Trade Negotiations with Japan
Mr Peterson  conveyed the substance of a formal note from the U.S. State Department in the following terms- 'Tokyo's reports indicate that in return for de facto m.f.n. for Japan, Australia would request Japanese make commitment by specified tonnage Australian wheat annually for indefinite period.
Such arrangement would be open objection since it would require Japanese to ignore commercial considerations for purchase specified quantity, thus denying U.S. and other countries opportunity competing on equal basis in Japanese market. We cannot object if Japan awarded wheat contracts on competitive bids thus giving U.S. equal opportunity with other suppliers. Canberra's reports indicate Australian aim may be limited to assurance m.f.n.
treatment in Japanese wheat market rather than firm purchase commitment.'
Mr Crawford replied to Mr Peterson's message in the following terms:-
(i) We had asked the Japanese for m.f.n. treatment.
(ii) In view of the Japanese trading system we saw no way of Japan giving us m.f.n. treatment other than by some quota arrangement.
(iii) We would of course consider any proposition along the lines of the above note but he expressed two grounds for doubt- (a) whether the U.S. would in fact stand aside and allow fair competition in the Japanese wheat market; and (b) whether we could yet trust the Japanese Government to operate its wheat purchase programme on a fair basis.
(iv) He assured the U.S. that our wheat arrangement with the U.K.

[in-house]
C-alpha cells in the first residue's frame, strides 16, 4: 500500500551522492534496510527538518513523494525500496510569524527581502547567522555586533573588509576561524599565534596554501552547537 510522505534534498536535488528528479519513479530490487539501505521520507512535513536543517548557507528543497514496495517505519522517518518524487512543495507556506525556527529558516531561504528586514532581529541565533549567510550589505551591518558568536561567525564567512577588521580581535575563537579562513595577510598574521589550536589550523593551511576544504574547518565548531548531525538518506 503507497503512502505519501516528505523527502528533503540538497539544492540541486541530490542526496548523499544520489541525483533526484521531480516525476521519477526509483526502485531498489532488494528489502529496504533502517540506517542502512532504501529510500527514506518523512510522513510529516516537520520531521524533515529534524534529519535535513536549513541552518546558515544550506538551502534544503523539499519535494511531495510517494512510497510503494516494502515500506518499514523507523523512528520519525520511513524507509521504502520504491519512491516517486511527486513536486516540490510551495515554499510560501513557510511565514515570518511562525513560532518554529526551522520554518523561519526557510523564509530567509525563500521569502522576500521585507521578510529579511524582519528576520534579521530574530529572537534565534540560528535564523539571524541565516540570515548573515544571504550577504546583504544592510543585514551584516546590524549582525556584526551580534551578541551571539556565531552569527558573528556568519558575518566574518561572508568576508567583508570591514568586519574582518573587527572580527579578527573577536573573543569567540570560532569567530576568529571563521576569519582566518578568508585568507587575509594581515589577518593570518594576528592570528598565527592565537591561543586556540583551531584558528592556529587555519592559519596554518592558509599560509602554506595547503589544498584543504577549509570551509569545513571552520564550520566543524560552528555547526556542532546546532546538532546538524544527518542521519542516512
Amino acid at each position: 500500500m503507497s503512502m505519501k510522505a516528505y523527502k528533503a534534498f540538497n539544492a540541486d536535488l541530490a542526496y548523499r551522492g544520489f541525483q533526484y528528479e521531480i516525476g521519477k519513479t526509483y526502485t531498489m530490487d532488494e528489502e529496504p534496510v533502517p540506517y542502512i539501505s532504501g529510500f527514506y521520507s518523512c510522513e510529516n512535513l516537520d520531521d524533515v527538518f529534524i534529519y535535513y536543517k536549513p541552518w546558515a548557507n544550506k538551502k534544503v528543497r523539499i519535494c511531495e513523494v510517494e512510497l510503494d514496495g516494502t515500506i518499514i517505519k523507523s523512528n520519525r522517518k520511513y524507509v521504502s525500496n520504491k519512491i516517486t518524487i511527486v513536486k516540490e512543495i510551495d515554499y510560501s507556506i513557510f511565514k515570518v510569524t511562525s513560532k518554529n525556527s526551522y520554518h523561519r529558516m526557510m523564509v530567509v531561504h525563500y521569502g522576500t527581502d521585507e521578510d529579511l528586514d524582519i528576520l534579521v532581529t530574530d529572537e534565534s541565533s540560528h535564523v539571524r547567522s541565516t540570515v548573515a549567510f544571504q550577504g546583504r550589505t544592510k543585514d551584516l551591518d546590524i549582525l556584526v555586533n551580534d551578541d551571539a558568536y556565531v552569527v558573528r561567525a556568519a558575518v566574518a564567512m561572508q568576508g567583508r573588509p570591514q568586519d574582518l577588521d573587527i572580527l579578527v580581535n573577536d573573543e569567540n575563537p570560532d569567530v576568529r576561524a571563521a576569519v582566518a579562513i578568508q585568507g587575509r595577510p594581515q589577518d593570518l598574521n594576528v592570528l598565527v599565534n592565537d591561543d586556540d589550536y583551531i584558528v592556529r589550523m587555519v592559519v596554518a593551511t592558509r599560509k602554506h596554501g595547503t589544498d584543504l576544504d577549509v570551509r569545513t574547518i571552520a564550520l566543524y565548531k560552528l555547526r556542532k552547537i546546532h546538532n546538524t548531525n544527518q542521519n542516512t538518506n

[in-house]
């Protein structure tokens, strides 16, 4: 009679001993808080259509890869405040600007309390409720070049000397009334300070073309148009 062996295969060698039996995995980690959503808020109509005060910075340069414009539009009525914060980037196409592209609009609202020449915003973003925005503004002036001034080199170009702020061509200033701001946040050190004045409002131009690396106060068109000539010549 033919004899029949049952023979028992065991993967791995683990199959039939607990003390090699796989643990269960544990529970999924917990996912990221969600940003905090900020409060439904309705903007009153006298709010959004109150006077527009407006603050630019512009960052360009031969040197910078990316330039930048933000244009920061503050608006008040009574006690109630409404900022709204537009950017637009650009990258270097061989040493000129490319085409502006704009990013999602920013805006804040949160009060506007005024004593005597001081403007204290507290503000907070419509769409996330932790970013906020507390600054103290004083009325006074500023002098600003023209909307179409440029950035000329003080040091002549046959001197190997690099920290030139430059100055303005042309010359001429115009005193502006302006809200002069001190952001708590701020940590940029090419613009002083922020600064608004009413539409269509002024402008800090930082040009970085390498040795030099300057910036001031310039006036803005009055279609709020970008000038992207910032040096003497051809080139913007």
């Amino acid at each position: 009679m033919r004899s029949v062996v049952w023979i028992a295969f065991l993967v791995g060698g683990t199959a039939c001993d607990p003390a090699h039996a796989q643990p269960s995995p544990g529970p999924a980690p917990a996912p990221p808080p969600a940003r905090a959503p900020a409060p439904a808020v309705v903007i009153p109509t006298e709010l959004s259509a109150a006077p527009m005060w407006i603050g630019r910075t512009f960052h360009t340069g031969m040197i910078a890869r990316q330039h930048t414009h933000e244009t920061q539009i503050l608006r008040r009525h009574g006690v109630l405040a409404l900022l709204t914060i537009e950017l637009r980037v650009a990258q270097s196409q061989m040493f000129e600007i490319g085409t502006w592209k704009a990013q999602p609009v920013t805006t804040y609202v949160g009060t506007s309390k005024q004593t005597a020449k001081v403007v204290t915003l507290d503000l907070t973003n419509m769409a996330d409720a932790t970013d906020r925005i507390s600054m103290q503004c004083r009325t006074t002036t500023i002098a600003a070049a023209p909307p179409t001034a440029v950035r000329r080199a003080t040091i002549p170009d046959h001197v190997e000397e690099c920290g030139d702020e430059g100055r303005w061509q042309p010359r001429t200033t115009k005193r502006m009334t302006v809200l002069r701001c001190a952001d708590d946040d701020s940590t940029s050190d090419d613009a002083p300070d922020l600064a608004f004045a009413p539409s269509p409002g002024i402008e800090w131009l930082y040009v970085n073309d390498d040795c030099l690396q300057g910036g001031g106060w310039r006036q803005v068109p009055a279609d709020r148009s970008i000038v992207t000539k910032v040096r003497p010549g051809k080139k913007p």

was predicated on French and U.S. subsidies. In the absence of subsidised wheat imports, the ground for any special treatment would be removed.
Mr Crawford did not advise the U.S. authorities of the size of the wheat quota that we are seeking in the Japanese market, but he did make it plain that we were not attempting to reserve the Japanese wheat market for ourselves in the way that they had done. He also pointed out that Canada had found it necessary to have an assurance on wheat from Japan to ensure that they had a reasonable access to the Japanese market. He also reminded Mr Peterson that the U.S.' own policies were not exactly consistent. It was not really pleasing to have precepts handed to us by a nation so prone to observe them in the breach-India, Indonesia, Brazil, Section 22  and so on.
In conclusion there was a brief discussion on the scope for wool tariff negotiations and the possibility of some direct approach to the U.S. wool industry.